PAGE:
Some people on Wallstreetbets thought that the company had potential, the stock was undervalued, and the business could improve. They bet the stock would go up (bought shares of the stock and other trading instruments known as options) while the hedge fund betted the stock price would go down.

With the power of social media’s ability to spread information, more and more people found out about this situation. They began betting the stock would go up, causing the price per share to increase dramatically. In January this year, the stock went from about $17 a share up to $347 at one point. That’s a 1,941% increase in less than one month. As a reminder, an online savings account would pay about 0.004% in the same time frame. $100 invested in GameStop would have grown to $2,041 in a month!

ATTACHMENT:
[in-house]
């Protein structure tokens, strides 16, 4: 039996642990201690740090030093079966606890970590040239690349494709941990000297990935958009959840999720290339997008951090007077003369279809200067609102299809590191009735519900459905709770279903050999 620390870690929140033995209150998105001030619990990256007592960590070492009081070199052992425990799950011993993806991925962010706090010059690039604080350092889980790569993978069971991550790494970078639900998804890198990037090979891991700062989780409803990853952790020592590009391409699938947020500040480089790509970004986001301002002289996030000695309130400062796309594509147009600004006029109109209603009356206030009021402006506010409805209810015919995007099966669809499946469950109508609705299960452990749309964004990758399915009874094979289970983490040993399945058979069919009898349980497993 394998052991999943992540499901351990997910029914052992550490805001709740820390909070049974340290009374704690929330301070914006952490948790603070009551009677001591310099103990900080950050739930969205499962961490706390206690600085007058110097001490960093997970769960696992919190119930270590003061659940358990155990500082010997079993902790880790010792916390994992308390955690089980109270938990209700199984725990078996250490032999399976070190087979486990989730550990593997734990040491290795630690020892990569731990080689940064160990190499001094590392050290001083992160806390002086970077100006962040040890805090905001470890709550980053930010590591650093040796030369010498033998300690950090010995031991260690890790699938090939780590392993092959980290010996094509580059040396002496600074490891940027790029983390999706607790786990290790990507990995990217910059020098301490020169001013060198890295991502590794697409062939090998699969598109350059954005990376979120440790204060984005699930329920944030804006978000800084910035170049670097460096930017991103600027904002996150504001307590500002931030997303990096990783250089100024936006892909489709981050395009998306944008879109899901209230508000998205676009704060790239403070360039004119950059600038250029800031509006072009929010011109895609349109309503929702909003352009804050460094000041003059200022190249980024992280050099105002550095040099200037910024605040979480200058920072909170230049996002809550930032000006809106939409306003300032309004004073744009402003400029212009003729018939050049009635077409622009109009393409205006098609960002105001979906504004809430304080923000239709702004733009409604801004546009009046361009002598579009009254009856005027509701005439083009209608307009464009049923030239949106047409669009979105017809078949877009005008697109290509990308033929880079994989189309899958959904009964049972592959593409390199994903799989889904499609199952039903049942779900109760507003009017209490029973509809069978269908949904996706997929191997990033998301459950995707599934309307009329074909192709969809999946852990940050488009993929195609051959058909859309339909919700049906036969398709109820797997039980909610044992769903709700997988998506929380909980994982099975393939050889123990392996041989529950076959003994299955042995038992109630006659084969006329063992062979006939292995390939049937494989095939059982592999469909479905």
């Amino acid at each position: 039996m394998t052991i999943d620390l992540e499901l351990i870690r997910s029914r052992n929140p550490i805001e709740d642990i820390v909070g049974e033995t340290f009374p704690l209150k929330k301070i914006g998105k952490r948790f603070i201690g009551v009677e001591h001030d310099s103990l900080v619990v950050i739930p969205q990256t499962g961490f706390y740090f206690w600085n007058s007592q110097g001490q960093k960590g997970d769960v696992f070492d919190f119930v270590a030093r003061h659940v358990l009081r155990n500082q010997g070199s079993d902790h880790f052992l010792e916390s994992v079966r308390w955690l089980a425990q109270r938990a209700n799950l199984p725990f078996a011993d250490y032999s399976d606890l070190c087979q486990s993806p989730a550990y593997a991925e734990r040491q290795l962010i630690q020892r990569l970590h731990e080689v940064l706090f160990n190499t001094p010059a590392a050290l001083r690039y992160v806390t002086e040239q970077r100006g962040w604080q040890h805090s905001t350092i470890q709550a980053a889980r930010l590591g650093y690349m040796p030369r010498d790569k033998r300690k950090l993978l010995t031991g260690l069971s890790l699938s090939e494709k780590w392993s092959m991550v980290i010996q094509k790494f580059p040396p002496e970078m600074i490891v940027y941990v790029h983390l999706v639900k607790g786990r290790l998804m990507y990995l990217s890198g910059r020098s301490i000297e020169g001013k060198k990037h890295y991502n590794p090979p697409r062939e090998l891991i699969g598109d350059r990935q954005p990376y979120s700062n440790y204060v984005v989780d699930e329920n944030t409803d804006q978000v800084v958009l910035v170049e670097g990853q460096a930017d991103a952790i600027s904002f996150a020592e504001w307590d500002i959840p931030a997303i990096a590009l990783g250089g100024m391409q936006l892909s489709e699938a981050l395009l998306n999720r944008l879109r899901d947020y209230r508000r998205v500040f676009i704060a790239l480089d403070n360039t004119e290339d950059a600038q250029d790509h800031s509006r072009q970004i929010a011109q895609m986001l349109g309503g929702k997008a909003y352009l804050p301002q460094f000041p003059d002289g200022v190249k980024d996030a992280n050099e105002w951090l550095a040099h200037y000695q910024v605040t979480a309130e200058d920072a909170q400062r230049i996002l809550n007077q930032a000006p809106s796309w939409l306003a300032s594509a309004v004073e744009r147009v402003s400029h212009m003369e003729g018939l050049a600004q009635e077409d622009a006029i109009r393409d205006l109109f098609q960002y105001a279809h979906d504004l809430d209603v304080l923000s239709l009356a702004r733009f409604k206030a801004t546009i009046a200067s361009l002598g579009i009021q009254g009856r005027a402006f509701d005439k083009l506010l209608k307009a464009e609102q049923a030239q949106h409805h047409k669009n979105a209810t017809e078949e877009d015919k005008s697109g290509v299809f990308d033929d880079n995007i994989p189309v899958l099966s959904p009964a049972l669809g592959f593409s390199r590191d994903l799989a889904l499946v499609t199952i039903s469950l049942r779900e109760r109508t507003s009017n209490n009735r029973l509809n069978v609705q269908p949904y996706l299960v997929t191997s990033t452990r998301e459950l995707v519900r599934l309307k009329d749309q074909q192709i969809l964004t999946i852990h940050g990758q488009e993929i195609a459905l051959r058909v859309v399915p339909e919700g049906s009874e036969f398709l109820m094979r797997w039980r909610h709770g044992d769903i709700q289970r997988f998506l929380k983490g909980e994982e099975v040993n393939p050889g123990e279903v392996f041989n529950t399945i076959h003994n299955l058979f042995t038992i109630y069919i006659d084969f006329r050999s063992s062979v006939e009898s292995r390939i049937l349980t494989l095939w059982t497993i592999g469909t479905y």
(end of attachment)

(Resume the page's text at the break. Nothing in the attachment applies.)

GameStop Share Price in 2021.

Source: Yahoo Finance

When you bet against a stock and the price rises, you lose money. If it rises enough, the brokerage and investment firms that process trades require you to put more and more money in as security against your bet as your losses accumulate. Eventually, the investment firms require you to stop betting against the stock and pay up. This concept is called a “short squeeze,” and there are some technicalities to it, but that’s the big picture.

This story has been framed as a David (everyday investors) versus Goliath (Hedge Funds & “Wall Street”) and has taken the investing world by storm. As the price per share climbed dramatically, companies that allow individuals to trade stopped allowing people to buy GameStop stock. This is controversial as the large institutions were able to trade while the individual investors could not. The SEC, which regulates financial markets, has said it is watching the situation closely.